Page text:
Following from Edition 1 the Scottish Referendum had an interesting turn out, 55% of the Scottish population that voted decided they wanted to stay in Great Britain. I honestly thought the Yes vote was going to win.

This however I feel sets a precedent for change and many questions for pupils to consider.

How will this outcome affect future elections? With Alex Salmond stepping down from the SNP, who will take his place? Will the SNP remain as Scotland’s largest party?
Will there be greater devolution of power to enable Scotland to implement what Scotland feels in best for them?
Why did 45% of the population that voted want independence so much?
Will the people of Scotland get along in peace or will there be clashes for years to come?
What does this mean for Wales?

Here are some articles that have been published recently that maybe used for dicussion and debate

1.In Record Turnout Demographics Shape Scotland’s Emphatic No Vote –

http://news.nationalgeographic.com/news/2014/09/140919-scotland-united-kingdom-referendum-vote-results-photos/

2. Politicians ponder Scotland’s future – http://www.bbc.co.uk/news/uk-scotland-scotland-politics-29289035

3. Salmond to quit after Scots vote No – http://www.bbc.co.uk/news/uk-scotland-29277527

4. Cameron pledges devolution revolution after no vote – http://www.theguardian.com/politics/2014/sep/19/scottish-referendum-david-cameron-devolution-revolution

5. Police separate rival groups in Glasgow – http://www.bbc.co.uk/news/uk-scotland-scotland-politics-29288249

6. Queen urges referendum ‘respect’ – http://www.bbc.co.uk/news/uk-scotland-29287662

Teaching Resources 

Whilst I haven’t found any resources,  I do like the idea of taking photos from these articles and using them as a discussion point with pupils. Encourage the pupils to consider the story of the image, perhaps get them to match images to headlines.

2// 11 Billion People

A new report estimates that the global population could reach 11 billion by 2100. With rapid population growth, exponential urbanisation, overconsumption and dwindling resources the ability to sustain ourselves presents more and more challenges. I love teaching the topic of population change and the challenges it poses but the exam specifications I feel make it so boring. There’s so much to cram in that its difficult to take the topic off on a (relevant) tangent and really explore the issue. In the past I have enjoyed teaching population to KS3, we’ve had the time to explore the problems of overpopulation and the role of a variety of factors in population change such as industrialisation and ageing populations.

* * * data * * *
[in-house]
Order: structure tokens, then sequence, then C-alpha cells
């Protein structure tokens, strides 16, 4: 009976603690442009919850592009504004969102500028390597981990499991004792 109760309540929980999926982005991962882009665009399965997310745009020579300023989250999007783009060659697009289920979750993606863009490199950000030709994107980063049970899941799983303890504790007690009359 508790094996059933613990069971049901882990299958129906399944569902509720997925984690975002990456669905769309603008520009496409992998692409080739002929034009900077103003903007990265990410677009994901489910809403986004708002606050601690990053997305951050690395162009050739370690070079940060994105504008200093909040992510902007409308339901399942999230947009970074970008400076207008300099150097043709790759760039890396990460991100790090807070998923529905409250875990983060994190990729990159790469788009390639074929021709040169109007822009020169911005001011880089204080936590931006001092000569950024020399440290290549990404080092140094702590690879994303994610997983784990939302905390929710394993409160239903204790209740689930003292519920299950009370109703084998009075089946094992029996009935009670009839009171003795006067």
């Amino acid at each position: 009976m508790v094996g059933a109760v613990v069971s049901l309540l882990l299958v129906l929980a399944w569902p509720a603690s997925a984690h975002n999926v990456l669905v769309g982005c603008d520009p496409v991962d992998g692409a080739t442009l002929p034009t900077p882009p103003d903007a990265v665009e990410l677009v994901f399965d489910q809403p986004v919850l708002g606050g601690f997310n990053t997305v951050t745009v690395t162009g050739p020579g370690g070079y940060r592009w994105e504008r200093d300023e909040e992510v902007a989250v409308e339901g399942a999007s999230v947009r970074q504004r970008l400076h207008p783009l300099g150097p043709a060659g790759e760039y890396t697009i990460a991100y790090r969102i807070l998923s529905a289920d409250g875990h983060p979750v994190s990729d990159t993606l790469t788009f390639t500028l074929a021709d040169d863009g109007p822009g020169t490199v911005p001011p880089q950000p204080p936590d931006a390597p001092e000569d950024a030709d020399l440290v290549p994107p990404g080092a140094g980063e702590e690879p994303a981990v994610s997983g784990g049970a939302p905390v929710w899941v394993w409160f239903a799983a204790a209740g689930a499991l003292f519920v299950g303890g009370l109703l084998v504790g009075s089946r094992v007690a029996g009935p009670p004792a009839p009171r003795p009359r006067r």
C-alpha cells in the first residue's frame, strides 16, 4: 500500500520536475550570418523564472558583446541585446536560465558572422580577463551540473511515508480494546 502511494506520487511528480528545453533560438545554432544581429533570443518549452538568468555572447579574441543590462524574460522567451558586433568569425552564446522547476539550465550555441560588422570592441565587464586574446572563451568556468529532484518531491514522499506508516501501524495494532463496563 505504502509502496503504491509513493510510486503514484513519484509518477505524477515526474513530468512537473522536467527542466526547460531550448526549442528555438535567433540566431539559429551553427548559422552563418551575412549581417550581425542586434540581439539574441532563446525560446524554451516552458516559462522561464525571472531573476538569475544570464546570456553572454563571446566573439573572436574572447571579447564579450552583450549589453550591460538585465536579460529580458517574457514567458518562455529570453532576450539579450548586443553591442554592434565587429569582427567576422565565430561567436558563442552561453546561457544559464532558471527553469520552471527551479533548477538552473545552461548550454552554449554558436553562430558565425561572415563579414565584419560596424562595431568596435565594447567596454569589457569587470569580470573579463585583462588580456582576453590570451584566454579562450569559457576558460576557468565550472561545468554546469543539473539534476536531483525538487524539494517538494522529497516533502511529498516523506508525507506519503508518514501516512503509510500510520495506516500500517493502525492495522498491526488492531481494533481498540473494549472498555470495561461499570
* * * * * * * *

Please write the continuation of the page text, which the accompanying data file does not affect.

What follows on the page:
Whilst the following articles do not explore population alone I wanted to include them as they would make interesting talking points in relation to population growth and the issues presented by a growing population.

1.  A World With 11 Billion People? New Population Projections Shatter Earlier Estimates – http://news.nationalgeographic.com/news/2014/09/140918-population-global-united-nations-2100-boom-africa/

2. Humans: the real threat to life on Earth – http://www.theguardian.com/environment/2013/jun/30/stephen-emmott-ten-billion

3. It’s not overpopulation that causes climate change, it’s overconsumption – http://www.theguardian.com/commentisfree/2014/sep/19/not-overpopulation-that-causes-climate-change-but-overconsumption

4. We need to develop a new urban agenda – let’s start on World Cities Day – http://www.theguardian.com/cities/2014/sep/17/world-cities-day-united-nations-habitat-new-urban-agenda

5. Africa’s Population Will Quadruple by 2100. What Does That Mean for its Cities? – http://www.citylab.com/design/2014/09/africas-population-will-quadruple-by-2100-what-does-that-mean-for-its-cities/380507/

Teaching Resources

There are so many resources on population and population growth, so many to choose from.

My favourite, the Jelly Baby Population Game. A winner all round. I have adjusted it slightly when I’ve used it but this is the original one I’ve adapted. It works well with all learners from Ks2 to Ks5.

There are a selection of ideas on the National Geographic site – Population 7 Billion. I like the idea of the Pasta Population Map. Might try it at some point.

There are an array of resources on the TES,  I like this lesson on Malthus and Boserup.

3// Explosive Eruption

Last one is short and simple, If you haven’t seen the amazing footage of a sonic boom created by the eruption of Mount Tavurvur in Papua New Guinea, watch this clip. It demonstrates the a sonic boom created by a volcanic eruption. Amazing!

1.  “Holy Smokin’ Toledoes…” Volcano Sonic Boom! – http://www.brainstuffshow.com/blog/holy-smokin-toledoes-volcano-sonic-boom/

2. Volcanic Sounds – http://volcano.oregonstate.edu/book/export/html/385

 

Hope it’s useful. Please share with friends and colleagues.

Enjoy!

Mrs Humanities